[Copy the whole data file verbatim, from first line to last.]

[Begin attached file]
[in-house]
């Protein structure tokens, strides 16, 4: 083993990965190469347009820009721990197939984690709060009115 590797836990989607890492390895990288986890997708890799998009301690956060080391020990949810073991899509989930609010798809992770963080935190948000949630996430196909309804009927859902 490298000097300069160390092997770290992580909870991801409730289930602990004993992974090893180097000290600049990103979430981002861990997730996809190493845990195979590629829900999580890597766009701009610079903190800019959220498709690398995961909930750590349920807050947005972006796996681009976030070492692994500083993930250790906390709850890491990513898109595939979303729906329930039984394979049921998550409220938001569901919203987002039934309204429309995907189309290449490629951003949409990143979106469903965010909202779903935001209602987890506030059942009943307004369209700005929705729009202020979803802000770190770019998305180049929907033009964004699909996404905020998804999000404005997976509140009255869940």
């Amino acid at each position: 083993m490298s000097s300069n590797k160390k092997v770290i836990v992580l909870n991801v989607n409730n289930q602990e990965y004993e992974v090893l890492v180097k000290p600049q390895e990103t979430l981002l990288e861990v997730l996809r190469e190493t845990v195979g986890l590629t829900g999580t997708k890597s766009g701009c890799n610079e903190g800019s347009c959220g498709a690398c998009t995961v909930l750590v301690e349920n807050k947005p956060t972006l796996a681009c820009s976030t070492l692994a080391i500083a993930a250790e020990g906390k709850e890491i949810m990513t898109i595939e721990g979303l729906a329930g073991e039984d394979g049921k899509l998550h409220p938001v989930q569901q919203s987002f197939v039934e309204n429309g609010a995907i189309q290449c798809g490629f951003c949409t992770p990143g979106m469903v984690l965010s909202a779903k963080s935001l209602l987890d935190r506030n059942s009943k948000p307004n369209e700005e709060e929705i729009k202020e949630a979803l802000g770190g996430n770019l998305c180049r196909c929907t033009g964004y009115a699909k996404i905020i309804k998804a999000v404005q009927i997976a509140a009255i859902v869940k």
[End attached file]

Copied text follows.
[in-house]
């Protein structure tokens, strides 16, 4: 083993990965190469347009820009721990197939984690709060009115 590797836990989607890492390895990288986890997708890799998009301690956060080391020990949810073991899509989930609010798809992770963080935190948000949630996430196909309804009927859902 490298000097300069160390092997770290992580909870991801409730289930602990004993992974090893180097000290600049990103979430981002861990997730996809190493845990195979590629829900999580890597766009701009610079903190800019959220498709690398995961909930750590349920807050947005972006796996681009976030070492692994500083993930250790906390709850890491990513898109595939979303729906329930039984394979049921998550409220938001569901919203987002039934309204429309995907189309290449490629951003949409990143979106469903965010909202779903935001209602987890506030059942009943307004369209700005929705729009202020979803802000770190770019998305180049929907033009964004699909996404905020998804999000404005997976509140009255869940």
């Amino acid at each position: 083993m490298s000097s300069n590797k160390k092997v770290i836990v992580l909870n991801v989607n409730n289930q602990e990965y004993e992974v090893l890492v180097k000290p600049q390895e990103t979430l981002l990288e861990v997730l996809r190469e190493t845990v195979g986890l590629t829900g999580t997708k890597s766009g701009c890799n610079e903190g800019s347009c959220g498709a690398c998009t995961v909930l750590v301690e349920n807050k947005p956060t972006l796996a681009c820009s976030t070492l692994a080391i500083a993930a250790e020990g906390k709850e890491i949810m990513t898109i595939e721990g979303l729906a329930g073991e039984d394979g049921k899509l998550h409220p938001v989930q569901q919203s987002f197939v039934e309204n429309g609010a995907i189309q290449c798809g490629f951003c949409t992770p990143g979106m469903v984690l965010s909202a779903k963080s935001l209602l987890d935190r506030n059942s009943k948000p307004n369209e700005e709060e929705i729009k202020e949630a979803l802000g770190g996430n770019l998305c180049r196909c929907t033009g964004y009115a699909k996404i905020i309804k998804a999000v404005q009927i997976a509140a009255i859902v869940k």